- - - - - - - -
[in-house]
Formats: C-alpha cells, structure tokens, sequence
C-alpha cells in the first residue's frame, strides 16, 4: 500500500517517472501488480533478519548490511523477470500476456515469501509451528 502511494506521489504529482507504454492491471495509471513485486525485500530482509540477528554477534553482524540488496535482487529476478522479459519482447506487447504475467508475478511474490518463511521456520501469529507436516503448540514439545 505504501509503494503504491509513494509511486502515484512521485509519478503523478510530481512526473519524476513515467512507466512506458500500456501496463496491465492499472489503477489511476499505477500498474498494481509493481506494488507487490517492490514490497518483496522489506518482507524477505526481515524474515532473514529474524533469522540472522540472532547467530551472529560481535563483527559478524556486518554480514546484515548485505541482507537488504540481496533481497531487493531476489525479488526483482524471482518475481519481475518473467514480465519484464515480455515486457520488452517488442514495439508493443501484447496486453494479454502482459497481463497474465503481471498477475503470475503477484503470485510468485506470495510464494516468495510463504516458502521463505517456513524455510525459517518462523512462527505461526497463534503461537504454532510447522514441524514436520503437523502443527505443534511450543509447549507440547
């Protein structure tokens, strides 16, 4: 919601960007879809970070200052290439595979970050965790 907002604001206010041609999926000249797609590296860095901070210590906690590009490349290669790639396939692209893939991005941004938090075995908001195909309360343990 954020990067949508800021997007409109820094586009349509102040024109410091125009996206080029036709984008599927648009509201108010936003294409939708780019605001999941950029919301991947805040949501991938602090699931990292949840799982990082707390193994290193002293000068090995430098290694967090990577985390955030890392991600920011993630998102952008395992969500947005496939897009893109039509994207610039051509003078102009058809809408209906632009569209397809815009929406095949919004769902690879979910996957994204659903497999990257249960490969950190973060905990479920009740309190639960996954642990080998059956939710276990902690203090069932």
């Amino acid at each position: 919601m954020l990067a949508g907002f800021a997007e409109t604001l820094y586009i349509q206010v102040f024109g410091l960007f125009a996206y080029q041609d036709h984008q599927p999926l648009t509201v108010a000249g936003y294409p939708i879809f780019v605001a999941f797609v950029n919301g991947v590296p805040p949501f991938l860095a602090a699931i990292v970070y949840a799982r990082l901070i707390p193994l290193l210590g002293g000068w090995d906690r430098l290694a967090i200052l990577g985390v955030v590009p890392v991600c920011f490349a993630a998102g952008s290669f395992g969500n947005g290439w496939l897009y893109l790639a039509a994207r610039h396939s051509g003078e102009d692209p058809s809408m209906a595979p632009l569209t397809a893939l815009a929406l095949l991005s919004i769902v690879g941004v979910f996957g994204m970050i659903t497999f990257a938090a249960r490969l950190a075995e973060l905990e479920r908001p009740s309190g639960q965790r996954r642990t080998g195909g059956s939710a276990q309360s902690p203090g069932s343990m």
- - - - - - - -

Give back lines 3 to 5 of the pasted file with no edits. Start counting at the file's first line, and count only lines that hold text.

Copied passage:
C-alpha cells in the first residue's frame, strides 16, 4: 500500500517517472501488480533478519548490511523477470500476456515469501509451528 502511494506521489504529482507504454492491471495509471513485486525485500530482509540477528554477534553482524540488496535482487529476478522479459519482447506487447504475467508475478511474490518463511521456520501469529507436516503448540514439545 505504501509503494503504491509513494509511486502515484512521485509519478503523478510530481512526473519524476513515467512507466512506458500500456501496463496491465492499472489503477489511476499505477500498474498494481509493481506494488507487490517492490514490497518483496522489506518482507524477505526481515524474515532473514529474524533469522540472522540472532547467530551472529560481535563483527559478524556486518554480514546484515548485505541482507537488504540481496533481497531487493531476489525479488526483482524471482518475481519481475518473467514480465519484464515480455515486457520488452517488442514495439508493443501484447496486453494479454502482459497481463497474465503481471498477475503470475503477484503470485510468485506470495510464494516468495510463504516458502521463505517456513524455510525459517518462523512462527505461526497463534503461537504454532510447522514441524514436520503437523502443527505443534511450543509447549507440547
């Protein structure tokens, strides 16, 4: 919601960007879809970070200052290439595979970050965790 907002604001206010041609999926000249797609590296860095901070210590906690590009490349290669790639396939692209893939991005941004938090075995908001195909309360343990 954020990067949508800021997007409109820094586009349509102040024109410091125009996206080029036709984008599927648009509201108010936003294409939708780019605001999941950029919301991947805040949501991938602090699931990292949840799982990082707390193994290193002293000068090995430098290694967090990577985390955030890392991600920011993630998102952008395992969500947005496939897009893109039509994207610039051509003078102009058809809408209906632009569209397809815009929406095949919004769902690879979910996957994204659903497999990257249960490969950190973060905990479920009740309190639960996954642990080998059956939710276990902690203090069932």
């Amino acid at each position: 919601m954020l990067a949508g907002f800021a997007e409109t604001l820094y586009i349509q206010v102040f024109g410091l960007f125009a996206y080029q041609d036709h984008q599927p999926l648009t509201v108010a000249g936003y294409p939708i879809f780019v605001a999941f797609v950029n919301g991947v590296p805040p949501f991938l860095a602090a699931i990292v970070y949840a799982r990082l901070i707390p193994l290193l210590g002293g000068w090995d906690r430098l290694a967090i200052l990577g985390v955030v590009p890392v991600c920011f490349a993630a998102g952008s290669f395992g969500n947005g290439w496939l897009y893109l790639a039509a994207r610039h396939s051509g003078e102009d692209p058809s809408m209906a595979p632009l569209t397809a893939l815009a929406l095949l991005s919004i769902v690879g941004v979910f996957g994204m970050i659903t497999f990257a938090a249960r490969l950190a075995e973060l905990e479920r908001p009740s309190g639960q965790r996954r642990t080998g195909g059956s939710a276990q309360s902690p203090g069932s343990m």